Minorities make up less than 24% of the CIA workforce, and only 10.8% of its top Senior Intelligence Service. Among the most experienced employees whose ranks feed into the leadership jobs, known as GS-15s in the parlance of government pay scales, minorities make up 15.2%.
Even worse, in the past seven years, the percentage of recruits who are minorities has dropped precipitously to 19.3% from a high point of 31.5% in 2008.
CIA Director John Brennan says he ordered the report after returning to the agency in 2013 after noticing that despite repeated efforts at tackling the problem, the agency's leadership didn't reflect the diversity of the CIA workforce or the nation.
Brennan, meeting with reporters at CIA's headquarters in Langley, Virginia, says it's clear to him that "there have been impediments to minority officers being able to rise in the organization."
And beyond just giving more opportunities to minority employees, Brennan says there's a "business case for diversity." He notes that in many of the countries that are the focus of the CIA's work now and in coming years, it's harder for white employees, and easier for many minorities, to operate covertly.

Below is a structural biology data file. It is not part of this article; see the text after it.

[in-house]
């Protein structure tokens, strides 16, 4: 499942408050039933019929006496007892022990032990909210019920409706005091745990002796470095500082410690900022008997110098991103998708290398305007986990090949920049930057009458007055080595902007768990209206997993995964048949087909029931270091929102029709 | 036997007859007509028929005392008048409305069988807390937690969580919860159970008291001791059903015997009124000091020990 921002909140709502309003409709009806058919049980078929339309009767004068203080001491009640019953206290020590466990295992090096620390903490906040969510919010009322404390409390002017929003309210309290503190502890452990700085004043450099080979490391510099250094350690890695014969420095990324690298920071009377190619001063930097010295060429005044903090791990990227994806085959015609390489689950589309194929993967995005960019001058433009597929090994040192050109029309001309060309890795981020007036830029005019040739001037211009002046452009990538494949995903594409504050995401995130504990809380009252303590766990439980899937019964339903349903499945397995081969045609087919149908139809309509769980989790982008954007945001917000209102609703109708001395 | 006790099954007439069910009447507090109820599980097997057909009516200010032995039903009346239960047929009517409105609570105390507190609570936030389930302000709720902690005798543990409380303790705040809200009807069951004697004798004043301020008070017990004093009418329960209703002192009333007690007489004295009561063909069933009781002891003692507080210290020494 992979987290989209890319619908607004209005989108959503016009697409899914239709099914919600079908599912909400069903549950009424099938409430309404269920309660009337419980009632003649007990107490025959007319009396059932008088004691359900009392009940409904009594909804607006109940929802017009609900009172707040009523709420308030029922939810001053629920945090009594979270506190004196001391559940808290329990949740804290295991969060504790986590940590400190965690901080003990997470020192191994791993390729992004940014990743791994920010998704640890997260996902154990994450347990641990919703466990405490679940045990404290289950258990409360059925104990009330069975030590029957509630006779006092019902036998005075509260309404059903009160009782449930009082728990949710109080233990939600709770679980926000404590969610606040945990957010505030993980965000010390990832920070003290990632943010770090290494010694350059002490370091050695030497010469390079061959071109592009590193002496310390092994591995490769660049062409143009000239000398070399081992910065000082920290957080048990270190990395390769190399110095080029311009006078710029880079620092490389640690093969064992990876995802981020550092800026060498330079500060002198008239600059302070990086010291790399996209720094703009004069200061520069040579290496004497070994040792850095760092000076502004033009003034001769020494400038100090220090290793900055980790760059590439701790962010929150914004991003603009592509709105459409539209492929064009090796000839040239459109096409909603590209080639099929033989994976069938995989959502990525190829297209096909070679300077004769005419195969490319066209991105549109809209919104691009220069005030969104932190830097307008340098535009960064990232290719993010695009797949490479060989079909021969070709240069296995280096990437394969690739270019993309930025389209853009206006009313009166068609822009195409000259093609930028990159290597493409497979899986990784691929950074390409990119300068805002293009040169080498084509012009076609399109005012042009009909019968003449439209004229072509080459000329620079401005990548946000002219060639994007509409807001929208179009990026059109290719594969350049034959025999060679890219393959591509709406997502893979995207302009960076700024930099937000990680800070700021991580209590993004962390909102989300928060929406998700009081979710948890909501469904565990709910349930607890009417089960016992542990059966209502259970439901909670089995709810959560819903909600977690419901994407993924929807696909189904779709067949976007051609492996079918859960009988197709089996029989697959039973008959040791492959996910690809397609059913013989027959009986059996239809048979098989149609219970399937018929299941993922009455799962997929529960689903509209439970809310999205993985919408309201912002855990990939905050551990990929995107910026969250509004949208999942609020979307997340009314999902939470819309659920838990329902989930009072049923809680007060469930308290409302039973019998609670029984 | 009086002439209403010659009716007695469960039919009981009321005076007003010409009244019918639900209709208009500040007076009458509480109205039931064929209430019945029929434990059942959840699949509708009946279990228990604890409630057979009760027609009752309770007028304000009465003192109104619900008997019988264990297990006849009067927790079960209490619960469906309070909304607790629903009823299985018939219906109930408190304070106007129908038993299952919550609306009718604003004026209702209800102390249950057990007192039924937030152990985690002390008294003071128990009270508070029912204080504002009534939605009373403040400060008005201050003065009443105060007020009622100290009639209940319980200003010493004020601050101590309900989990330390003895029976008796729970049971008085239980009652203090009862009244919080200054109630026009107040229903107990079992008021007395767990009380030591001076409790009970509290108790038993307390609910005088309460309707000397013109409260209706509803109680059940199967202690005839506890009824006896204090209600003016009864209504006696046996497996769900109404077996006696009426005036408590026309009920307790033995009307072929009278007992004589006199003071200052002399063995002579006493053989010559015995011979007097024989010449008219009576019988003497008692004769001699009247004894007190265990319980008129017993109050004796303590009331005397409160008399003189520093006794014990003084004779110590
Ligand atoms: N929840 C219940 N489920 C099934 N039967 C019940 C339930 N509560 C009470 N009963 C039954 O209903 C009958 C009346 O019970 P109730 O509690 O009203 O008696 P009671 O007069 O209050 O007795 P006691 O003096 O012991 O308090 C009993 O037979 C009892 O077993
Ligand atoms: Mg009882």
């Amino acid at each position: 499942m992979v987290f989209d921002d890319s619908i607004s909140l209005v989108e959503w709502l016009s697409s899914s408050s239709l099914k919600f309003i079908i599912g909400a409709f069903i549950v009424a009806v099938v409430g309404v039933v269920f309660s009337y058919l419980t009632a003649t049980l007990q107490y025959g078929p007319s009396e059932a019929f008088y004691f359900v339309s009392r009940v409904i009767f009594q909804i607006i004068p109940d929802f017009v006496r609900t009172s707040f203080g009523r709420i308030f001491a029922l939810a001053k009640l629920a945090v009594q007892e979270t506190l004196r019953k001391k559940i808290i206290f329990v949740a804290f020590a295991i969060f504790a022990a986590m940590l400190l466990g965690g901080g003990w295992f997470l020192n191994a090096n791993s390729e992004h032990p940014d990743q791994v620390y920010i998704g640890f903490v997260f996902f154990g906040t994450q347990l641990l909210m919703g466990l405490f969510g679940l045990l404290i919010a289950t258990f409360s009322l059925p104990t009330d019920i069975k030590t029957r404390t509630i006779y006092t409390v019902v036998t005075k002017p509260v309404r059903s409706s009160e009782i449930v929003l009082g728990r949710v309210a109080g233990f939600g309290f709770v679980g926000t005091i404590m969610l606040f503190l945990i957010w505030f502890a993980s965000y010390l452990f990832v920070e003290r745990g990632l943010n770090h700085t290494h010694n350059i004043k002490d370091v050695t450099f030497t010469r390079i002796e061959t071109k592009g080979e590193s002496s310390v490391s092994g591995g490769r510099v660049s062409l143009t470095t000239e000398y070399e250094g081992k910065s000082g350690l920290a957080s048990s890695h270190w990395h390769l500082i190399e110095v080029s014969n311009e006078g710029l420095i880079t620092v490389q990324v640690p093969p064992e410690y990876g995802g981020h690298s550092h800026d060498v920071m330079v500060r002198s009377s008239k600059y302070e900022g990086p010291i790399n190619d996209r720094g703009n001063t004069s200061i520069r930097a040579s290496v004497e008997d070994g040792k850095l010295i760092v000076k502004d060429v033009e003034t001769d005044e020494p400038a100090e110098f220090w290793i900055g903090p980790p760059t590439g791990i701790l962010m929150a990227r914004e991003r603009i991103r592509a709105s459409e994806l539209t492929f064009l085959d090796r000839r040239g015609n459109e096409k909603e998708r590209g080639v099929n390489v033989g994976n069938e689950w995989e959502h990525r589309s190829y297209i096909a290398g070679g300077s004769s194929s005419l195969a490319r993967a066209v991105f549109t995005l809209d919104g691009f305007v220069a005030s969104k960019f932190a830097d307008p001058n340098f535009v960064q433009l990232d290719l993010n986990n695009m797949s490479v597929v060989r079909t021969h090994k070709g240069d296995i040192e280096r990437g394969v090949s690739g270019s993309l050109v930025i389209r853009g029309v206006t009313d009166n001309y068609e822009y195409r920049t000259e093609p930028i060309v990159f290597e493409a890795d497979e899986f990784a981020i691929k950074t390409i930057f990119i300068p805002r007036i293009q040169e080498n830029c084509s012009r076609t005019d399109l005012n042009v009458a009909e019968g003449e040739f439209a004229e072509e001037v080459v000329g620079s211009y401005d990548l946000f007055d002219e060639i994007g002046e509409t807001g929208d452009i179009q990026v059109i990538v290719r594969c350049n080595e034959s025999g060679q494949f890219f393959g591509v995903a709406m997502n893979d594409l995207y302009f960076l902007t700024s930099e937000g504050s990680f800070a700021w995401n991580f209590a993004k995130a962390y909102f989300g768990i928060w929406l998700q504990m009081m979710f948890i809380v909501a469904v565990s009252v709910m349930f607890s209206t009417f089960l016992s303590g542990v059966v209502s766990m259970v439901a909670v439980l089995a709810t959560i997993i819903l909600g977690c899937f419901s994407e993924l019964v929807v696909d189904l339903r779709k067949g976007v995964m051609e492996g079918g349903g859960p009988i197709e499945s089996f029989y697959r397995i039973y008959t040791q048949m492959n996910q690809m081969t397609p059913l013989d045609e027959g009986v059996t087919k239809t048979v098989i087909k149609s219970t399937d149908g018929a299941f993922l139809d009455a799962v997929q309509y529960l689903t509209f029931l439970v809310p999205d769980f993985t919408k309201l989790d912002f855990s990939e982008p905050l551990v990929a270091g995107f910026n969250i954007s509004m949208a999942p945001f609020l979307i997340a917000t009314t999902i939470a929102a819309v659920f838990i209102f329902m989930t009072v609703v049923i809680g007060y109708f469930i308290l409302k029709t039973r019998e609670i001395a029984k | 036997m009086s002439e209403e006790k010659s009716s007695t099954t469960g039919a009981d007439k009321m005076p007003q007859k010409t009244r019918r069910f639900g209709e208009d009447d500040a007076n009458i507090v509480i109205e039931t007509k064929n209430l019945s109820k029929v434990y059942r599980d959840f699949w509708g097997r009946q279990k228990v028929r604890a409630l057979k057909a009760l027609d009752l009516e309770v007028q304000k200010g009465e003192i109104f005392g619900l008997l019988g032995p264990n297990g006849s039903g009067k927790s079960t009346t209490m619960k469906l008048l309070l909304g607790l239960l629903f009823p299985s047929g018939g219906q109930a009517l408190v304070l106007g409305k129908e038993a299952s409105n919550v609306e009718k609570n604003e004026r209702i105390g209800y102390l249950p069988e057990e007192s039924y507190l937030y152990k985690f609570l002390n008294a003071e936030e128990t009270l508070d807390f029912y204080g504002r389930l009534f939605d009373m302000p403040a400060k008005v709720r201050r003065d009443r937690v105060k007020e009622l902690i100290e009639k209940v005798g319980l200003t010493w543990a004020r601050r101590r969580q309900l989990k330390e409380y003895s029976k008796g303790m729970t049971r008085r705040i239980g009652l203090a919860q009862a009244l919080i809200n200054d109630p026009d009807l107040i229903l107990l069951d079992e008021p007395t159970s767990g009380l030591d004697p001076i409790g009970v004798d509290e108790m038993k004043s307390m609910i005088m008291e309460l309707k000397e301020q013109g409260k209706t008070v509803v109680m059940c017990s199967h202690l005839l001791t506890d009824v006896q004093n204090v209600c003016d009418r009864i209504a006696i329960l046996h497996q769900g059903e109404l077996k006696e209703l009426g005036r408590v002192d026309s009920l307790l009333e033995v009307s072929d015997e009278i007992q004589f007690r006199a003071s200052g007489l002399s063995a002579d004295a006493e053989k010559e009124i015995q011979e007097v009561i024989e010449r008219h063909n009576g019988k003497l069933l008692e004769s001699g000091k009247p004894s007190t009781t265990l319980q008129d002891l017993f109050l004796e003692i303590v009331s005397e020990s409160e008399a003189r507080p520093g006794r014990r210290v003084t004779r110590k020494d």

Asked if the agency's lack of diversity has led to intelligence gaps, Brennan would only say it has led to "less comprehensive appreciation" of the world's reality and "has not allowed us to optimize the capabilities."
"Given our global mission, no government agency stands to benefit more from diversity and inclusion than does CIA," Brennan said in a statement.
To tackle the problem, Brennan says he has made a point of promoting more minorities, and beginning in October, the performance of senior leaders will be judged on how well they try to sustain and improve diversity.
An Asian-American woman is the agency's No. 3 official, and a Hispanic woman serves in the No. 4 job. But beyond that, the top ranks are mostly white. The agency has managed to boost the number of women to 45% of its workforce, but Brennan said it's had particular trouble attracting Hispanics.
The recruiting troubles, Brennan believes, arises in part from the fact that many of the agency's top minority prospects are also highly sought after by private employers who offer much higher salaries.
The study was done by outside experts, led by Vernon Jordan, the prominent civil rights activist and confidant to former President Bill Clinton who also serves on the CIA's external board, as well as other former government officials.